17. Last week I heard that, at least for now, the US has shelved the plans to ban electronics form inbound European flights, so it appears this isn't going to be extended, or at least is on hold. I do not generally fly to any of the current laptop ban countries. I am still concerned that for both security and monetary reasons we may see increasing restrictions on what or how much can be taken as carry-on. I still am working on a plan to deal with this should it arise. I have purchased a larger Pelican case and currently I am thinking I will set that up for housing, ports, camera and lenses, and may then pack that within a second case for security purposes, although I don't know if that is really necessary. In the meantime, I will continue carrying camera and lenses on the plane if I can.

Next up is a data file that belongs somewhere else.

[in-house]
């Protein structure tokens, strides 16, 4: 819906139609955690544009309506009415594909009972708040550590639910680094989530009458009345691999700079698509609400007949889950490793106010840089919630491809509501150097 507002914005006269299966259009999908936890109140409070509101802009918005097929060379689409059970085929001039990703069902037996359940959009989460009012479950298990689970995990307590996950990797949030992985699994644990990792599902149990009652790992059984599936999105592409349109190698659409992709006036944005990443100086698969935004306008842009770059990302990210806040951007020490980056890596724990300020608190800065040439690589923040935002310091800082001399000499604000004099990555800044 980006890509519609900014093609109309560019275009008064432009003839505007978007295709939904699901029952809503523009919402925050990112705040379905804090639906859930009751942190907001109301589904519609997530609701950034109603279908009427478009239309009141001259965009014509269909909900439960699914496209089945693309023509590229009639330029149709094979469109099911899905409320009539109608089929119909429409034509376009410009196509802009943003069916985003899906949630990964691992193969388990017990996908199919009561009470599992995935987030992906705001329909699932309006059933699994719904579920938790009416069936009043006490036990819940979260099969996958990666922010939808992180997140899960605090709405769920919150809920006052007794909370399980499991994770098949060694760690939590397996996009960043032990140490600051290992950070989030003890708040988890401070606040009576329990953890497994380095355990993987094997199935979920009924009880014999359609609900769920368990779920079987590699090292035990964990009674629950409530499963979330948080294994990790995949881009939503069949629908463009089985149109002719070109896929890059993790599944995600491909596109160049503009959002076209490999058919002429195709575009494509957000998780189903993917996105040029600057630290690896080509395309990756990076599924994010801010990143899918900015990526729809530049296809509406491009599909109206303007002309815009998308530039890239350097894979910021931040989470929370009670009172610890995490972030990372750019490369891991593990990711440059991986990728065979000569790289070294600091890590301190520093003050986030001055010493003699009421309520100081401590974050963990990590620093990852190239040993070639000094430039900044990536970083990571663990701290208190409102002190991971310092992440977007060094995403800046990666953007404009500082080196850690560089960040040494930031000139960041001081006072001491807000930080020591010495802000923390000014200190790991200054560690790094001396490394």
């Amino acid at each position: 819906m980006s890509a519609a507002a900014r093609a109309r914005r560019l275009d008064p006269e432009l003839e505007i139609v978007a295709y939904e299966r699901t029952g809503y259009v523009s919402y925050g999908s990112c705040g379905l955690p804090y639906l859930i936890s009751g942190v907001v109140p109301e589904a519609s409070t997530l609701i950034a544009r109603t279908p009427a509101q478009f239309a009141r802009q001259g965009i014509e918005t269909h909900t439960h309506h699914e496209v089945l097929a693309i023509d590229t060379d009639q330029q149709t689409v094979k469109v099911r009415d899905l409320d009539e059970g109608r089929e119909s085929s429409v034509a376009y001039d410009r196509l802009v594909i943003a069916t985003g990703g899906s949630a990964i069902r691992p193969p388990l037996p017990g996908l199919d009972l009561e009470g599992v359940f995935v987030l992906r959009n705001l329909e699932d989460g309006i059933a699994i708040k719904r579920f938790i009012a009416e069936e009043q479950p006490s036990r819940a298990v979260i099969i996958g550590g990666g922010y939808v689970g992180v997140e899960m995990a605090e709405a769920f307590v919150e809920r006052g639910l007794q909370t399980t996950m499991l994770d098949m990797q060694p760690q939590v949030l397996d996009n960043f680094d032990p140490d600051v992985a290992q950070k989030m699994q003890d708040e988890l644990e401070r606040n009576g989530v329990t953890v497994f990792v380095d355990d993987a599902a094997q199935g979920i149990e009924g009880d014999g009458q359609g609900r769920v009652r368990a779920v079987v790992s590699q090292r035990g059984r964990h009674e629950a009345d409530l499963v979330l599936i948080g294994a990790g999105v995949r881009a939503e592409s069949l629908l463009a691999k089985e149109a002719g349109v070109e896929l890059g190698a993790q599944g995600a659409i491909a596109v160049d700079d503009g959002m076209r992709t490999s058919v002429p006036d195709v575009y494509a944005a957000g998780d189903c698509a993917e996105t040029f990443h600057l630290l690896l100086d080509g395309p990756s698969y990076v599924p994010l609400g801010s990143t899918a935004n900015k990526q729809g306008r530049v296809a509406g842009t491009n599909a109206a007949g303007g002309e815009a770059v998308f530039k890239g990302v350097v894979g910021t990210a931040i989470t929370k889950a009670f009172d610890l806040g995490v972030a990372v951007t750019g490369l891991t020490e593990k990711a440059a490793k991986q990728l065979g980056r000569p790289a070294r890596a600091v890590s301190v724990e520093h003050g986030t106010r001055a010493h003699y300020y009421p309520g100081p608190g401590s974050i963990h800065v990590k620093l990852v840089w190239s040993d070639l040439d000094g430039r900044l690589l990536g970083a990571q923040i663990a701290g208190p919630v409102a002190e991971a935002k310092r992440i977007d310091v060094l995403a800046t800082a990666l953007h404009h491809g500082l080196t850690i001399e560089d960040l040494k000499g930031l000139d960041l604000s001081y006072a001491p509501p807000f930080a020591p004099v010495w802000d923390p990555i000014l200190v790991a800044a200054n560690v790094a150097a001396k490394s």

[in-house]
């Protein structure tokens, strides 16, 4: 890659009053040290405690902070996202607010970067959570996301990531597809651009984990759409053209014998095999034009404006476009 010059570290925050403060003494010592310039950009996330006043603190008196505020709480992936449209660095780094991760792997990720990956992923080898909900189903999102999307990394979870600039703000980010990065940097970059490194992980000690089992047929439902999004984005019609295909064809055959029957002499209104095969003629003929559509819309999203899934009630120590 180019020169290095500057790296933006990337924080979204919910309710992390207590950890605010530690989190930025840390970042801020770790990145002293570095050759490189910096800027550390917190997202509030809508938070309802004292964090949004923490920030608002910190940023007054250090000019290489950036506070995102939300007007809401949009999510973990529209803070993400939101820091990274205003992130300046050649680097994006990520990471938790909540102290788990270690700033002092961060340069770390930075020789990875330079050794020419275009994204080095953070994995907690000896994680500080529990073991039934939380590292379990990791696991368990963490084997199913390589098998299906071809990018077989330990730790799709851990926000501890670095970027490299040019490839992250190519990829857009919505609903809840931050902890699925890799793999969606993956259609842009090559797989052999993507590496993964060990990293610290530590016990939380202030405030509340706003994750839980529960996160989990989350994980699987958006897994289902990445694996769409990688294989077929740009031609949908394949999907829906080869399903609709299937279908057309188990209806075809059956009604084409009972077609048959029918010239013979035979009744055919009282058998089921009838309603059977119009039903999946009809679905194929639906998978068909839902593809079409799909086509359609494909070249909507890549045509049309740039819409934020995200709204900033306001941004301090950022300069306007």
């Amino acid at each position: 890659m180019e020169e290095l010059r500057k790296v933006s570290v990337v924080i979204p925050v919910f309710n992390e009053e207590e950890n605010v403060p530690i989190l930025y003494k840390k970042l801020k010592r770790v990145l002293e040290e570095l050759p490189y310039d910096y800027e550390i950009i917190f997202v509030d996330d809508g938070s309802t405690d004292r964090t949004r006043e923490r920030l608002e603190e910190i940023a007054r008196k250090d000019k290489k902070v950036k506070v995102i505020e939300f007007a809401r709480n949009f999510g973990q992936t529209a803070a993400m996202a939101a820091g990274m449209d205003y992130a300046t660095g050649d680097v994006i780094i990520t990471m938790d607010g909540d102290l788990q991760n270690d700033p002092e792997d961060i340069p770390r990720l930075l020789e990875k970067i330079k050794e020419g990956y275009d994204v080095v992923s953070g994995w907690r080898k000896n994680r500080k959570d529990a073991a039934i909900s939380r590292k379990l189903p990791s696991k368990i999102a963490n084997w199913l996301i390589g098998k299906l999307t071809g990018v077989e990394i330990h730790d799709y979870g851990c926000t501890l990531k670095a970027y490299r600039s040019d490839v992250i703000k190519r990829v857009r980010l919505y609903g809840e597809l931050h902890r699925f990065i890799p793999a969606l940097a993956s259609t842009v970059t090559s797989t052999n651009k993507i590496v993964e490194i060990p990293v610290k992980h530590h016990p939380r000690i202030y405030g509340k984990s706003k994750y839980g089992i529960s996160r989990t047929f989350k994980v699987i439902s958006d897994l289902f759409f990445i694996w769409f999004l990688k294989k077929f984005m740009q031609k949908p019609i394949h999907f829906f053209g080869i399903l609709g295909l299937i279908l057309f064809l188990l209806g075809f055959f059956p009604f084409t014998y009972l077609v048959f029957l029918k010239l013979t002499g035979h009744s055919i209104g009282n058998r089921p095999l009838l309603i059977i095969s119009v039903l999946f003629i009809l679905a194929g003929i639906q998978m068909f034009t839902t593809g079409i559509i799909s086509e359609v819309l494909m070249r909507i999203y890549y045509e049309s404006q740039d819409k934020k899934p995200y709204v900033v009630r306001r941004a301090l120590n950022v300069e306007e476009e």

18. I don't know about that. If it were an angle of view issue, wouldn't we then have sharper corners by zooming in a bit? Also why would the corners improve by stopping down? I have no technical knowledge on this but I feel it makes more sense that the issue is focusing distance and depth of field related to the fact we are focusing on a virtual image. But, as I said, I have no technical knowledge about these things. I just like to shoot underwater photos.
  19. I don't know what Phil is using, but the extenders with handles (wheels) come in 47, 50 and 55mm, as far as I know, so I assume he is using one of those. I have no idea how about the significance of the larger glass or how to calculate that. Perhaps Phil will chime in.
  20. Great idea, If you or someone else were to make some of these and sell them, I would definitely be interested, in the absence of a commercial ttl trigger for Olympus. For me DIY involving electronics and other small delicate things is likely to turn into BIY (break it yourself) so I don't do much of that.